Tick Identification – Surveillance
|Test Requested||Required Requisition(s)||Specimen Type||Minimum Volume||Collection Kit|
Sterile, leak proof, polypropylene container
Submission and Collection Notes
There is no kit available for tick identification. Submit the tick specimen in a sterile, leak proof, polypropylene container. Do not use bags or envelopes.
Use fine-tipped tweezers to grasp the tick as close to the skin's surface as possible.
- Pull upward with steady, even pressure. Don't twist or jerk the tick; this can cause the mouth-parts to break off and remain in the skin. If this happens, remove the mouth-parts with tweezers. If you are unable to remove the mouth easily with clean tweezers, leave it alone and let the skin heal.
- After removing the tick, thoroughly clean the bite area and your hands with rubbing alcohol, an iodine scrub, or soap and water.
Note that Public Health Ontario’s laboratory does not return back to sender any specimen submitted for tick identification.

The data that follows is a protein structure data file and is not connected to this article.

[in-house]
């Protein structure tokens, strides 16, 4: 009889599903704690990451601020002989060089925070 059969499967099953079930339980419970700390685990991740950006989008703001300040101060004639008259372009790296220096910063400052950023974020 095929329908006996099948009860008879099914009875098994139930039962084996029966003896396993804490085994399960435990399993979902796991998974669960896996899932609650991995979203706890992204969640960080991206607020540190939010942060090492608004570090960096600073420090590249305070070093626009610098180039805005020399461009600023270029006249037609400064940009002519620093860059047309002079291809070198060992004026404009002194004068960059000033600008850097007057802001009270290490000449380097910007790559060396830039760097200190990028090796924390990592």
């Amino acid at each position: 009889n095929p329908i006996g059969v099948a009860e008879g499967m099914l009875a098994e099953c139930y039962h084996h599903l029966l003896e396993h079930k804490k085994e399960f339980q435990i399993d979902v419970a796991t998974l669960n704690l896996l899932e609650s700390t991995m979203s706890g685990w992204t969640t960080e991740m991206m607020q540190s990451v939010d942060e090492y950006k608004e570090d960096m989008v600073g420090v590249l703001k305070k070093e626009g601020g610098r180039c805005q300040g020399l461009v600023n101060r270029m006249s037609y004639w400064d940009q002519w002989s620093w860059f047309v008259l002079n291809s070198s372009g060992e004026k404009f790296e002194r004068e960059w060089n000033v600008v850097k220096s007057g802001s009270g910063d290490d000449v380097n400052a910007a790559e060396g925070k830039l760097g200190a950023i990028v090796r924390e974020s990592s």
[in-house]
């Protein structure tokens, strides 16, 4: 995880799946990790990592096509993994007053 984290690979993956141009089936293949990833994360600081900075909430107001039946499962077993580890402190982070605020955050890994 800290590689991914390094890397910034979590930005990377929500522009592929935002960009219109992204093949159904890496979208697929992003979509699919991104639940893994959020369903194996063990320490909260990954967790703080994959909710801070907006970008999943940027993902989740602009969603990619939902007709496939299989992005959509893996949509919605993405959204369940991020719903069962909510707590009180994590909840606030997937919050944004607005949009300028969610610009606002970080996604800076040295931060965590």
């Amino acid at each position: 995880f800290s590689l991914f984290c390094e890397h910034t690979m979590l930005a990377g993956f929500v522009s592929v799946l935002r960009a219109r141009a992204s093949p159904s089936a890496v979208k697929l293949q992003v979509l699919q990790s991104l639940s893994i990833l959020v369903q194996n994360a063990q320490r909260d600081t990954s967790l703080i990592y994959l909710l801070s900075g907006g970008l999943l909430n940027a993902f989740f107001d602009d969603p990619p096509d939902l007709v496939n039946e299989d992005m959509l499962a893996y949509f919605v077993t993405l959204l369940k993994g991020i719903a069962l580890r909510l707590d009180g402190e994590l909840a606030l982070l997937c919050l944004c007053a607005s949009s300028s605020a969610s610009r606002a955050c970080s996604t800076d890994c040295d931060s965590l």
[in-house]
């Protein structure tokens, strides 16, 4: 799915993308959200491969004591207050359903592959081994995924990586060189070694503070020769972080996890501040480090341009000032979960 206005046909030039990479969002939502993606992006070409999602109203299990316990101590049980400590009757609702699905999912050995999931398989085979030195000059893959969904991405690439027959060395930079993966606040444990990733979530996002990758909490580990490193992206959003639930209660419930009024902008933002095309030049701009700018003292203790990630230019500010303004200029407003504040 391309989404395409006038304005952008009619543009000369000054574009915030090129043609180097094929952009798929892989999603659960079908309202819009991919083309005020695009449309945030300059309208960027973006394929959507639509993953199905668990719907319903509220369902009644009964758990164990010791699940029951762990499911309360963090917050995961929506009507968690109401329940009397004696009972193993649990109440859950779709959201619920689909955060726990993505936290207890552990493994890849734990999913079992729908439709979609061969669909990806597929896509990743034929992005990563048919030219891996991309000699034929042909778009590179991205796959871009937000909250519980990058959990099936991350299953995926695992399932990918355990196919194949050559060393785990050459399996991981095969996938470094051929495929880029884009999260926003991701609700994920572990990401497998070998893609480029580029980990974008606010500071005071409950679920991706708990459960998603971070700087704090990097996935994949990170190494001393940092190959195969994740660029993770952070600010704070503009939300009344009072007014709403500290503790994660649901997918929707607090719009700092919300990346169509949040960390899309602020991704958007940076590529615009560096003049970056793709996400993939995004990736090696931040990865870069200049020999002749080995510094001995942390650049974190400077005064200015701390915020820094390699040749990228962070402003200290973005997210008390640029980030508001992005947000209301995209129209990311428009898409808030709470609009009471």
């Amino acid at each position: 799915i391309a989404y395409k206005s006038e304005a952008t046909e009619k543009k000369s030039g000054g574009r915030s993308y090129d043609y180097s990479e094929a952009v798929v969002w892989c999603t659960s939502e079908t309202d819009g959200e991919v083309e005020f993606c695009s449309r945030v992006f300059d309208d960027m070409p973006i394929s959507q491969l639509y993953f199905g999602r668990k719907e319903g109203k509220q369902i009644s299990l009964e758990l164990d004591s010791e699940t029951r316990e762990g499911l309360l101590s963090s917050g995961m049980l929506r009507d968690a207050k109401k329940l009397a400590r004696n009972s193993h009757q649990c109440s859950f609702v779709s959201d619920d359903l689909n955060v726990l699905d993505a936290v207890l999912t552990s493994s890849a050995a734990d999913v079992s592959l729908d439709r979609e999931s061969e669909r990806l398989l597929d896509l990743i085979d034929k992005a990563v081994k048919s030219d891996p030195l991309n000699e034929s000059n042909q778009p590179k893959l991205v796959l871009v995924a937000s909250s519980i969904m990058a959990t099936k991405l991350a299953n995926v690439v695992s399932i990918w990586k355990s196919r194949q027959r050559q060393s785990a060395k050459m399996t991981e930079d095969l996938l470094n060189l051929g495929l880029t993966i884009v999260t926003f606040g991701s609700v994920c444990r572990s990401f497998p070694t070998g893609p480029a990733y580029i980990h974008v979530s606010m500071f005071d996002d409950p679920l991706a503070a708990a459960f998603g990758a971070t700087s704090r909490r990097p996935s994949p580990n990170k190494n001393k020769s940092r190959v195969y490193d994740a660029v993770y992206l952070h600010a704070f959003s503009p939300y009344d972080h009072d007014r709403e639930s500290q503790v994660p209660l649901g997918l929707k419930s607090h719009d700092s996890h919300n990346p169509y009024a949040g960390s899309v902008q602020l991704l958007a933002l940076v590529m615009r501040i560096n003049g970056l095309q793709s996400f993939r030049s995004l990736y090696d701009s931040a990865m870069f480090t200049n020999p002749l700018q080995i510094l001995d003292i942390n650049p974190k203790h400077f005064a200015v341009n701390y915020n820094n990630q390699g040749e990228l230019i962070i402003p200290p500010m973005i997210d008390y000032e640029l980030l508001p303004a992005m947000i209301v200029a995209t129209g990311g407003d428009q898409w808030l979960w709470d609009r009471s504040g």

PHO laboratory does not perform tick identification from ticks collected from non-human sources. Note that Public Health Ontario’s laboratory does not return back to sender any specimen submitted for tick identification.
Preparation Prior to Transport
Place specimen in a sealed container and close tightly. To avoid separation between the specimen container and the Surveillance Form, ensure both are placed in a sealed outer package such as a sealable bag.
Please see Tick Submission and Testing FAQ.
Test Frequency and Turnaround Time (TAT)
Turnaround time is up to 3 weeks, though during peak season it may be delayed.
Results are reported to the ordering physician or health care provider as indicated on the requisition.
Tick species are identified by Microscopy
Ticks that are identified as blacklegged ticks through passive surveillance are NO longer tested by the National Microbiology Laboratory for detection of human pathogens causing zoonotic infections, such as Lyme Disease through PCR. Refer to LAB-SD-146 Changes to Passive Tick Surveillance Program in Ontario for further information
As per Infectious Disease Society of America (IDSA) Guidelines for Lyme Disease, tick identification should not be used for diagnosis and management of Lyme Disease.